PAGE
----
Monday, May 18, 2020

Contribute to the cause

Hello Friends of MOP,
We wanted to wish everyone good health and well being during this trying time and to let you know what we are up to, our work continues!!
As you may know we are an all-volunteer organization so our commitment to our projects are ongoing! We are currently getting ready for our oyster upweller growing season in three locations, Hyannis, Gloucester and Marblehead, MA. We are also looking forward to partnering with a group on the island of Nantucket for an upweller program this summer.
It is a very difficult time for all non-profit groups right now especially those that are grassroots like ours. One of our biggest expenses is our upweller program, specifically the cost of the oyster seed that we provide to all of our upweller sites. Like many others some of our fundraising activities had to be canceled to keep our group and the public safe. Also, like many other grassroots organizations we run on a very tight budget.
Andrew Hutlin at Gloucester restoration site
Every Little Bit Helps
We have been able to provide nearly 1/2 million oysters back to the waters of Massachusetts over the past 3 years. Oysters which help cleanse the water, provide a habitat for other marine life and also are a very good protein food source. We are hoping to put in another 250,000 – 300,000 this year.
If you believe in our mission, in how important oysters are to our ecosystems and to the habitats they provide please consider making a donation to our cause today! Every dollar counts and this year more than ever we could use your help. Our upweller program costs roughly $10,000/ year. A small donation can help us to continue our program and our mission of keeping oysters thriving in Massachusetts waterways.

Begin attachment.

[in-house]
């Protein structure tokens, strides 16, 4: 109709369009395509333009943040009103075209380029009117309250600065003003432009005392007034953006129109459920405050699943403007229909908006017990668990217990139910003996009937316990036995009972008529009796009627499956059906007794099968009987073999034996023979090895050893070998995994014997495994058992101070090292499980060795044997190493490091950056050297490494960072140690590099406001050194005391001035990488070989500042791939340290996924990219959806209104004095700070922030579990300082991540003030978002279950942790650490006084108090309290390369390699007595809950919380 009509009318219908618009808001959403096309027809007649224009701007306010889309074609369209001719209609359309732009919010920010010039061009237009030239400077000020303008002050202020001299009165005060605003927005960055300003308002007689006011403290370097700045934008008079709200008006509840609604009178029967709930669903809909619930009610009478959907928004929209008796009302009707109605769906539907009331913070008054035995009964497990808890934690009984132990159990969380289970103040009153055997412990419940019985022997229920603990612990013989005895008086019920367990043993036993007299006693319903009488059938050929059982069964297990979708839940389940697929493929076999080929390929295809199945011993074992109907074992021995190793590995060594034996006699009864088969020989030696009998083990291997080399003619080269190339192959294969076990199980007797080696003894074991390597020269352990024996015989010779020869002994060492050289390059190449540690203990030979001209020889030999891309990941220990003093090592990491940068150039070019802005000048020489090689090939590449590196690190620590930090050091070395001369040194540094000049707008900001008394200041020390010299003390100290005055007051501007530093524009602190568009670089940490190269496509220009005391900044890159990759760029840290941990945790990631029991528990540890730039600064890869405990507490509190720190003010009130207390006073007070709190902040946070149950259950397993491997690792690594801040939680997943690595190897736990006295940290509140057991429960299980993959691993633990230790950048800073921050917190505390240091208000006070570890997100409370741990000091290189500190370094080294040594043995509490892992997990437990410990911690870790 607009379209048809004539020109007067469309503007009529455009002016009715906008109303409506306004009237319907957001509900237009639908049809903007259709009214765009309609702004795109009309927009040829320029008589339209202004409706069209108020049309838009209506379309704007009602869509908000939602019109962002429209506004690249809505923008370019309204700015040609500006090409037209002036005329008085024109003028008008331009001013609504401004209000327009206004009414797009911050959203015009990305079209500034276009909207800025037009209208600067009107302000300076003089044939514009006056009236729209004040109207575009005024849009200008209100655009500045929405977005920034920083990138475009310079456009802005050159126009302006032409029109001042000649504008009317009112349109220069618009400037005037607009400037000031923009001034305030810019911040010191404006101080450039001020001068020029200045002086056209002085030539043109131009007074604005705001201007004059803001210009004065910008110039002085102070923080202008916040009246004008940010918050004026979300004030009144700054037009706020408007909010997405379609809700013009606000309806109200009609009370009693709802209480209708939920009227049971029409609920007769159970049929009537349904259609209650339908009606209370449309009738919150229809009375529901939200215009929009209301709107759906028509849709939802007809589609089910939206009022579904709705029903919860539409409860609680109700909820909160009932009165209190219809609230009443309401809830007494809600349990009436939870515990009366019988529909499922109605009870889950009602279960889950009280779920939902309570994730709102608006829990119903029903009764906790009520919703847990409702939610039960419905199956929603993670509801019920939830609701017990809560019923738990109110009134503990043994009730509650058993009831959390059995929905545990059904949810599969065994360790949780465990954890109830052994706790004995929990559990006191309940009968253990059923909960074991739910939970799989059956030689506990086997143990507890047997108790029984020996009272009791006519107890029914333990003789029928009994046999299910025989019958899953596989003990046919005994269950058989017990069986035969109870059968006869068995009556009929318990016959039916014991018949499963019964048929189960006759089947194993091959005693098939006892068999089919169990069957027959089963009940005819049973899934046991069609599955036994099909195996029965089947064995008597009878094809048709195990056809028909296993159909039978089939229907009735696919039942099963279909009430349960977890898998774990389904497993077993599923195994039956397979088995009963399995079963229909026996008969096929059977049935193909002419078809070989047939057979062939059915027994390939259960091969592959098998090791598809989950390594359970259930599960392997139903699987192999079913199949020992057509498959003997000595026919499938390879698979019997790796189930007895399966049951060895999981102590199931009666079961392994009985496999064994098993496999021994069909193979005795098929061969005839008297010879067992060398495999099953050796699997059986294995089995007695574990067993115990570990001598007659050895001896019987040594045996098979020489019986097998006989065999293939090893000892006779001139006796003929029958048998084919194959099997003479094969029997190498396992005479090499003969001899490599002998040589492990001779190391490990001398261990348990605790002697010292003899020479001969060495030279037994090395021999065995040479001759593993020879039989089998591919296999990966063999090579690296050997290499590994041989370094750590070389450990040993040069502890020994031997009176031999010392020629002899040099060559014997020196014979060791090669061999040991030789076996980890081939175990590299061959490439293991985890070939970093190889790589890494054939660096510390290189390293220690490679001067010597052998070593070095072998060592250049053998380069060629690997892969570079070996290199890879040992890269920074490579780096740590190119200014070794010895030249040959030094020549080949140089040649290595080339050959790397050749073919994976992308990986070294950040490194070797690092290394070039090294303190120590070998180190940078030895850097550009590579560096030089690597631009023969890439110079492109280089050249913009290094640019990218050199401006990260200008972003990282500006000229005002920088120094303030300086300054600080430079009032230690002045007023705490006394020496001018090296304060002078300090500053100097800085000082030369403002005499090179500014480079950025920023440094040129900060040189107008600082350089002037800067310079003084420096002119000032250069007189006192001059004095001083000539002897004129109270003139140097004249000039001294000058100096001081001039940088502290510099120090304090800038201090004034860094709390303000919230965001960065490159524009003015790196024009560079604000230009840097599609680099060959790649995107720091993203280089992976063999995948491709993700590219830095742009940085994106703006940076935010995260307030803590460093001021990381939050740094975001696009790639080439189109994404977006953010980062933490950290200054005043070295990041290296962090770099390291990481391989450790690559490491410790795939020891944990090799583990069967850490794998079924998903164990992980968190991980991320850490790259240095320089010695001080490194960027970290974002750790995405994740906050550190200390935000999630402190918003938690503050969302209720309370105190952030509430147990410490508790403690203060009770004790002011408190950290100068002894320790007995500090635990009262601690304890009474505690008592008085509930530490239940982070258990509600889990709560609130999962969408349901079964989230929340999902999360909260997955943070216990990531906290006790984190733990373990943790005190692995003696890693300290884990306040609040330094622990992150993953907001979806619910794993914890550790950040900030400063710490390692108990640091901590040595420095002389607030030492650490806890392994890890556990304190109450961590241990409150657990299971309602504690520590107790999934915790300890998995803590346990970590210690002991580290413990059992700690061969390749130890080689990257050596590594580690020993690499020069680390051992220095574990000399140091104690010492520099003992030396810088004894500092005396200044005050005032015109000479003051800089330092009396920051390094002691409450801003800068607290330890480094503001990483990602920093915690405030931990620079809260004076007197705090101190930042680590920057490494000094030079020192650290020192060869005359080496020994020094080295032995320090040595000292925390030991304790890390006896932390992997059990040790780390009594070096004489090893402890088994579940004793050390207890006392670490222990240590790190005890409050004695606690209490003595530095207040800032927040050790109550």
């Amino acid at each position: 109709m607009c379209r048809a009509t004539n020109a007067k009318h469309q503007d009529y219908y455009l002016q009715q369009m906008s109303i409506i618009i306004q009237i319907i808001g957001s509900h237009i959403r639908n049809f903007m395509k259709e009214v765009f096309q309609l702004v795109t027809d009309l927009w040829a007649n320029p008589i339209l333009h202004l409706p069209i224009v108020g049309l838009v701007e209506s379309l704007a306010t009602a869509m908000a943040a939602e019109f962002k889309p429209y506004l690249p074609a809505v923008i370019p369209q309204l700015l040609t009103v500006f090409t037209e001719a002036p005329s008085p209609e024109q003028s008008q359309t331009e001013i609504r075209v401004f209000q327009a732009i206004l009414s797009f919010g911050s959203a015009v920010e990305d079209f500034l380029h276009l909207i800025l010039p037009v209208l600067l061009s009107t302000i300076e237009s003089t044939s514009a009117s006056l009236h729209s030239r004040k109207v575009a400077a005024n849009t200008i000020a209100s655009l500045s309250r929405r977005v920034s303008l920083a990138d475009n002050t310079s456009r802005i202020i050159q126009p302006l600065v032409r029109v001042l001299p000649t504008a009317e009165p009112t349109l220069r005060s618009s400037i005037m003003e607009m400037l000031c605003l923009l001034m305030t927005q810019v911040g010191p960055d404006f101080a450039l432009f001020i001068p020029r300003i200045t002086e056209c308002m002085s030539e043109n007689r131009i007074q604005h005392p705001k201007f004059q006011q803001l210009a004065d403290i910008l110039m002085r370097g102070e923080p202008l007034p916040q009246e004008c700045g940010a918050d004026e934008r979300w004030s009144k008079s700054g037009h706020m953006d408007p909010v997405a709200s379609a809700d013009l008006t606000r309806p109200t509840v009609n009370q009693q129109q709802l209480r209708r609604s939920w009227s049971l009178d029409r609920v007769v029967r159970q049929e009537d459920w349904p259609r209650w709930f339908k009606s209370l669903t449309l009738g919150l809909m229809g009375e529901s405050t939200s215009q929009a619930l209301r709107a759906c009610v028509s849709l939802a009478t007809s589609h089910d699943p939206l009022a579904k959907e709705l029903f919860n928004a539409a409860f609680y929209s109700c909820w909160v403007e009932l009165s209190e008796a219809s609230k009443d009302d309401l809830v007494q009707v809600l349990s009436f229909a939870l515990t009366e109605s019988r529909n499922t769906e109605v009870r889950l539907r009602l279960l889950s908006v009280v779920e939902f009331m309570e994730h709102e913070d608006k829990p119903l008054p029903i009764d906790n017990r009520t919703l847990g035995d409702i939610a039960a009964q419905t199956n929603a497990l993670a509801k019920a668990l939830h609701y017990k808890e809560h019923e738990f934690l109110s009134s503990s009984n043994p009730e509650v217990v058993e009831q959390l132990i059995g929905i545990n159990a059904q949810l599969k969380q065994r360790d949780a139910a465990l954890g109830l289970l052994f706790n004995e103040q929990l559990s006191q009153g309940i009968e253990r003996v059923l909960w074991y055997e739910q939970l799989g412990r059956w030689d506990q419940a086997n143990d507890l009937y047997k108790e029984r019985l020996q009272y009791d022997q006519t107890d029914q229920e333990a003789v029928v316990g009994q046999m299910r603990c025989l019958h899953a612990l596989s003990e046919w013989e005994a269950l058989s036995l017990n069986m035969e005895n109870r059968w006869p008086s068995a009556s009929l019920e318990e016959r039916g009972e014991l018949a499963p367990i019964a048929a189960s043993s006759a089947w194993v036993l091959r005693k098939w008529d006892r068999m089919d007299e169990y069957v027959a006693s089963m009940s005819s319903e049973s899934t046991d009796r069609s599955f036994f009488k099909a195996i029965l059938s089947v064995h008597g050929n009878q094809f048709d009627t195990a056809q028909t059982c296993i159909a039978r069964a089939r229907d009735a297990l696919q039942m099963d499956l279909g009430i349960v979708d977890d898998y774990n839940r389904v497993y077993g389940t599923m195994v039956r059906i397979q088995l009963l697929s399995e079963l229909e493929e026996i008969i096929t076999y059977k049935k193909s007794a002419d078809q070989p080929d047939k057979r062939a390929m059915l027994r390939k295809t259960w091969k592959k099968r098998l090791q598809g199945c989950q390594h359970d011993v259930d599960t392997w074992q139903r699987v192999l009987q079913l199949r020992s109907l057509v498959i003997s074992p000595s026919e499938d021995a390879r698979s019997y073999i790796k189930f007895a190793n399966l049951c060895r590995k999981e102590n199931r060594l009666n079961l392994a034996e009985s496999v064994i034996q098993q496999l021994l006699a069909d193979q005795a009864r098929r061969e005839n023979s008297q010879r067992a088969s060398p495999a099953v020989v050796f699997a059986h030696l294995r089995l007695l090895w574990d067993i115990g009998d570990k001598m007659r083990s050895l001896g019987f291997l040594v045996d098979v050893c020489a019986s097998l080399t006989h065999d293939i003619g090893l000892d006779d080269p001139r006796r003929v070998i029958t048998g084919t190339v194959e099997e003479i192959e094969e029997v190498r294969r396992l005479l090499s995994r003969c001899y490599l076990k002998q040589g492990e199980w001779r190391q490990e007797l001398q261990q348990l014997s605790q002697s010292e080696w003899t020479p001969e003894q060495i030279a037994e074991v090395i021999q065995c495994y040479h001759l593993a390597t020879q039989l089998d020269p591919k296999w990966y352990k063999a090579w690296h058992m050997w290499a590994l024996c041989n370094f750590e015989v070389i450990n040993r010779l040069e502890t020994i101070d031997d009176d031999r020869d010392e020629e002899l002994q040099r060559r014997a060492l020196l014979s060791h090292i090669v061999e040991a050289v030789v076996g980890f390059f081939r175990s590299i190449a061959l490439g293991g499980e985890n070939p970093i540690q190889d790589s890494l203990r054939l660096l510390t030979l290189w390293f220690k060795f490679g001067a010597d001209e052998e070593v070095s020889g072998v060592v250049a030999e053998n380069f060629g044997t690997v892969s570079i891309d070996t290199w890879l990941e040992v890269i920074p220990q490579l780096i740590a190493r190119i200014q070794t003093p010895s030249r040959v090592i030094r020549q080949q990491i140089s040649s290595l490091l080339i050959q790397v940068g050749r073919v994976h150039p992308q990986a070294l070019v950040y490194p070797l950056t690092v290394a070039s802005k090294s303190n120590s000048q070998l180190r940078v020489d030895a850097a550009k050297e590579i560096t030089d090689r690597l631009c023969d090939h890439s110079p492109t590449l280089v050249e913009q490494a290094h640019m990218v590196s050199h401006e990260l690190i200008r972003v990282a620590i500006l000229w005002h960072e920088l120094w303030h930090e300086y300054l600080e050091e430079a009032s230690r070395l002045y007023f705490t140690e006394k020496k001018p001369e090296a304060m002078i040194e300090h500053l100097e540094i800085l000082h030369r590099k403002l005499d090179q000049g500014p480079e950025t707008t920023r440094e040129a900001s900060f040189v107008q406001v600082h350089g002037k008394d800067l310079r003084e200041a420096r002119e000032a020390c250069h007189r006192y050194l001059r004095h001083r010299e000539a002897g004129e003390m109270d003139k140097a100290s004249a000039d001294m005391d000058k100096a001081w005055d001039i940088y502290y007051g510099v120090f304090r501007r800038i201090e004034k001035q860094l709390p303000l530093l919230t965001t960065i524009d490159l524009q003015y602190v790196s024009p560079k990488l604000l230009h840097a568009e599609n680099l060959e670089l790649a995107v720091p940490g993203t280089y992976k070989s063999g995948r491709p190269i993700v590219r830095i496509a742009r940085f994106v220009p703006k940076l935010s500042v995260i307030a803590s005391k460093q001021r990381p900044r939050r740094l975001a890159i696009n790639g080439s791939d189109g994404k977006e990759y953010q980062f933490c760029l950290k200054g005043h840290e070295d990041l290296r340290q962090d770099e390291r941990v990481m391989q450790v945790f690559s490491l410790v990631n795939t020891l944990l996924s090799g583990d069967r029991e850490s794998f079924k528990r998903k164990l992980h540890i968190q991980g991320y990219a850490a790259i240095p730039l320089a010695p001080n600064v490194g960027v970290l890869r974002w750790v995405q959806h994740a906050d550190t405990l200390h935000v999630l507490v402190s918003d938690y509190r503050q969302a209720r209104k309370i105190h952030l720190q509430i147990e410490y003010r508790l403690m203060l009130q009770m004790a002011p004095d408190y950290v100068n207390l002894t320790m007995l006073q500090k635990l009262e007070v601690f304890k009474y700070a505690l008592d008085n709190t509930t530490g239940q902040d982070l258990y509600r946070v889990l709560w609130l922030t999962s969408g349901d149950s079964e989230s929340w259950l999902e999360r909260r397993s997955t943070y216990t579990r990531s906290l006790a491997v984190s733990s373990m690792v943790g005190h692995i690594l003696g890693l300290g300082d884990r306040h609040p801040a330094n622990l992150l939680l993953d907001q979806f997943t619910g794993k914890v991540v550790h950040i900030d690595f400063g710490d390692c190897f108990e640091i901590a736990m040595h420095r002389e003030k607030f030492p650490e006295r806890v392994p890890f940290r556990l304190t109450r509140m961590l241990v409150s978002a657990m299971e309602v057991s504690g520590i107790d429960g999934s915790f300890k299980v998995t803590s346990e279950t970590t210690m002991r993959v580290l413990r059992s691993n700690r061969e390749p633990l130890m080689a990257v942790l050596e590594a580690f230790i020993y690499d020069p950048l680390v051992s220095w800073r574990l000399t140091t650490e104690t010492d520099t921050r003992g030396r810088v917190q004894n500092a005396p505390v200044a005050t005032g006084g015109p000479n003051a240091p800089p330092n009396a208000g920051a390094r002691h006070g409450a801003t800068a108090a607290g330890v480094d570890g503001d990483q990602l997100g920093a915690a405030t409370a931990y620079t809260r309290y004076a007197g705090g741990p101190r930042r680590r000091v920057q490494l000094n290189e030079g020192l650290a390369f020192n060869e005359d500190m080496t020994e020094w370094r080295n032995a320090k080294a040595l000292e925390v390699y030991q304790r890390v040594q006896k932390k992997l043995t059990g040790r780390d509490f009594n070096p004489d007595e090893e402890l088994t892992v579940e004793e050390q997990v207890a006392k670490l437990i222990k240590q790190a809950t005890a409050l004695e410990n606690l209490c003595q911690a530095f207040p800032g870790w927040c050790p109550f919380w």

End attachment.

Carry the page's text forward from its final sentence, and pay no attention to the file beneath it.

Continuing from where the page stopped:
We use the ActBlue and also Benevity platforms for donations and they support company match programs. So if your company is one of those who partners with ActBlue or Benevity please let them know you are making a donation, or better still if they are not, ask them to sign up.
From the Team at MOP – Stay well and enjoy the arrival of spring!!
Contribute To The Cause

Gloucester Times Article

For those of you who may not have seen it. Here is a great piece on what we are up to at MOP. You can click on this link to see the article

The novel coronavirus pandemic has sunk many people's plans for the summer, but one project is resurfacing at Mill River. 
The Massachusetts Oyster Project will convene in Gloucester this summer to begin it efforts of putting 180,000 oysters in the Mill River over the next three years. 
"We're hoping to continue to build on the success of this location, in the hopes of developing a viable oyster population and making a positive impact on the local environment," the Massachusetts Oyster Project wrote in its project proposal. 
Since 2017, the project has seeded the Mill River with a total of 180,000 oyster spat, or larvae, from its upweller located at Maritime Gloucester. Continued monitoring has shown that over the past three years, the oysters put in the Mill River have done well — growing to the commercial harvest size of 3 inches.